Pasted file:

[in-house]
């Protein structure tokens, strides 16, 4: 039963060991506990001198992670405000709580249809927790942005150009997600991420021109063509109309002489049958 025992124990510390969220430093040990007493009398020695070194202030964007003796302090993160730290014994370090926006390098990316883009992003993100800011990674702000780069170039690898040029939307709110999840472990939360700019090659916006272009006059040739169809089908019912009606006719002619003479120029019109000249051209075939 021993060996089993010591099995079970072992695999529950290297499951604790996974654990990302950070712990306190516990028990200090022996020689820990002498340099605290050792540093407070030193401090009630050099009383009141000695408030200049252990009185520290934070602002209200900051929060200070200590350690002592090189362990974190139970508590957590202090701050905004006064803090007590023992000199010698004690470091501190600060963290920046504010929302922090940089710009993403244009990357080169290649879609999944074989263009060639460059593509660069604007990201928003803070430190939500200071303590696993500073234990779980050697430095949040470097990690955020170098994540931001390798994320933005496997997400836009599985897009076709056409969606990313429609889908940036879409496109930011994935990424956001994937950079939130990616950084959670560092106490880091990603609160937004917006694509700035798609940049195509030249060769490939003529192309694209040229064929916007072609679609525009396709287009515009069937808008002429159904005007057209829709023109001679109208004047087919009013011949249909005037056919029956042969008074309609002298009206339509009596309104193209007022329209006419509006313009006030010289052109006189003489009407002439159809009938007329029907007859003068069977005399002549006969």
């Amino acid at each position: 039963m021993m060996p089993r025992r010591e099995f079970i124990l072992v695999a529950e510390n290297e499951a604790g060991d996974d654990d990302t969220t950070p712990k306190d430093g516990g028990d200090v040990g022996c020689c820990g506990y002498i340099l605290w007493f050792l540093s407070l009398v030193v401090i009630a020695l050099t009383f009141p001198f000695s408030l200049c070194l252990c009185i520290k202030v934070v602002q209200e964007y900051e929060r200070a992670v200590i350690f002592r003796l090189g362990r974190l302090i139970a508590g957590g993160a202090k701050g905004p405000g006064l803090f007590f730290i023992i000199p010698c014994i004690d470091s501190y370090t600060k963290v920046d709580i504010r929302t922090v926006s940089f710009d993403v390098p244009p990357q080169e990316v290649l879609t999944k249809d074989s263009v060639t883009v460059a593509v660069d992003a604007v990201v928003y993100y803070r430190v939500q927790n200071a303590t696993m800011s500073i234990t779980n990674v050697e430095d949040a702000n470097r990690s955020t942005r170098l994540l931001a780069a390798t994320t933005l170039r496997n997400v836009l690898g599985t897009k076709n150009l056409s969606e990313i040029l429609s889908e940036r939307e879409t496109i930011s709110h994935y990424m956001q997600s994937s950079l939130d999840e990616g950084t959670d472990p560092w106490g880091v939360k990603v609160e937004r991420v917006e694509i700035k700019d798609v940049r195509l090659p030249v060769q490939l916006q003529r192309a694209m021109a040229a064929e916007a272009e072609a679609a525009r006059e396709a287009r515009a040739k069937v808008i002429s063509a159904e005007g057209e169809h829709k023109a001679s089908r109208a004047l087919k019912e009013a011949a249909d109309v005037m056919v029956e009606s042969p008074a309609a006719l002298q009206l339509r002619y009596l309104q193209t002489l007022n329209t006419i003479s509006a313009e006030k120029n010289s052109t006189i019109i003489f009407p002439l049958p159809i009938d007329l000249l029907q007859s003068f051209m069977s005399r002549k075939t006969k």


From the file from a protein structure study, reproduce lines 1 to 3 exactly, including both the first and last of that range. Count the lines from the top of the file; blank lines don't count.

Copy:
[in-house]
């Protein structure tokens, strides 16, 4: 039963060991506990001198992670405000709580249809927790942005150009997600991420021109063509109309002489049958 025992124990510390969220430093040990007493009398020695070194202030964007003796302090993160730290014994370090926006390098990316883009992003993100800011990674702000780069170039690898040029939307709110999840472990939360700019090659916006272009006059040739169809089908019912009606006719002619003479120029019109000249051209075939 021993060996089993010591099995079970072992695999529950290297499951604790996974654990990302950070712990306190516990028990200090022996020689820990002498340099605290050792540093407070030193401090009630050099009383009141000695408030200049252990009185520290934070602002209200900051929060200070200590350690002592090189362990974190139970508590957590202090701050905004006064803090007590023992000199010698004690470091501190600060963290920046504010929302922090940089710009993403244009990357080169290649879609999944074989263009060639460059593509660069604007990201928003803070430190939500200071303590696993500073234990779980050697430095949040470097990690955020170098994540931001390798994320933005496997997400836009599985897009076709056409969606990313429609889908940036879409496109930011994935990424956001994937950079939130990616950084959670560092106490880091990603609160937004917006694509700035798609940049195509030249060769490939003529192309694209040229064929916007072609679609525009396709287009515009069937808008002429159904005007057209829709023109001679109208004047087919009013011949249909005037056919029956042969008074309609002298009206339509009596309104193209007022329209006419509006313009006030010289052109006189003489009407002439159809009938007329029907007859003068069977005399002549006969």
């Amino acid at each position: 039963m021993m060996p089993r025992r010591e099995f079970i124990l072992v695999a529950e510390n290297e499951a604790g060991d996974d654990d990302t969220t950070p712990k306190d430093g516990g028990d200090v040990g022996c020689c820990g506990y002498i340099l605290w007493f050792l540093s407070l009398v030193v401090i009630a020695l050099t009383f009141p001198f000695s408030l200049c070194l252990c009185i520290k202030v934070v602002q209200e964007y900051e929060r200070a992670v200590i350690f002592r003796l090189g362990r974190l302090i139970a508590g957590g993160a202090k701050g905004p405000g006064l803090f007590f730290i023992i000199p010698c014994i004690d470091s501190y370090t600060k963290v920046d709580i504010r929302t922090v926006s940089f710009d993403v390098p244009p990357q080169e990316v290649l879609t999944k249809d074989s263009v060639t883009v460059a593509v660069d992003a604007v990201v928003y993100y803070r430190v939500q927790n200071a303590t696993m800011s500073i234990t779980n990674v050697e430095d949040a702000n470097r990690s955020t942005r170098l994540l931001a780069a390798t994320t933005l170039r496997n997400v836009l690898g599985t897009k076709n150009l056409s969606e990313i040029l429609s889908e940036r939307e879409t496109i930011s709110h994935y990424m956001q997600s994937s950079l939130d999840e990616g950084t959670d472990p560092w106490g880091v939360k990603v609160e937004r991420v917006e694509i700035k700019d798609v940049r195509l090659p030249v060769q490939l916006q003529r192309a694209m021109a040229a064929e916007a272009e072609a679609a525009r006059e396709a287009r515009a040739k069937v808008i002429s063509a159904e005007g057209e169809h829709k023109a001679s089908r109208a004047l087919k019912e009013a011949a249909d109309v005037m056919v029956e009606s042969p008074a309609a006719l002298q009206l339509r002619y009596l309104q193209t002489l007022n329209t006419i003479s509006a313009e006030k120029n010289s052109t006189i019109i003489f009407p002439l049958p159809i009938d007329l000249l029907q007859s003068f051209m069977s005399r002549k075939t006969k």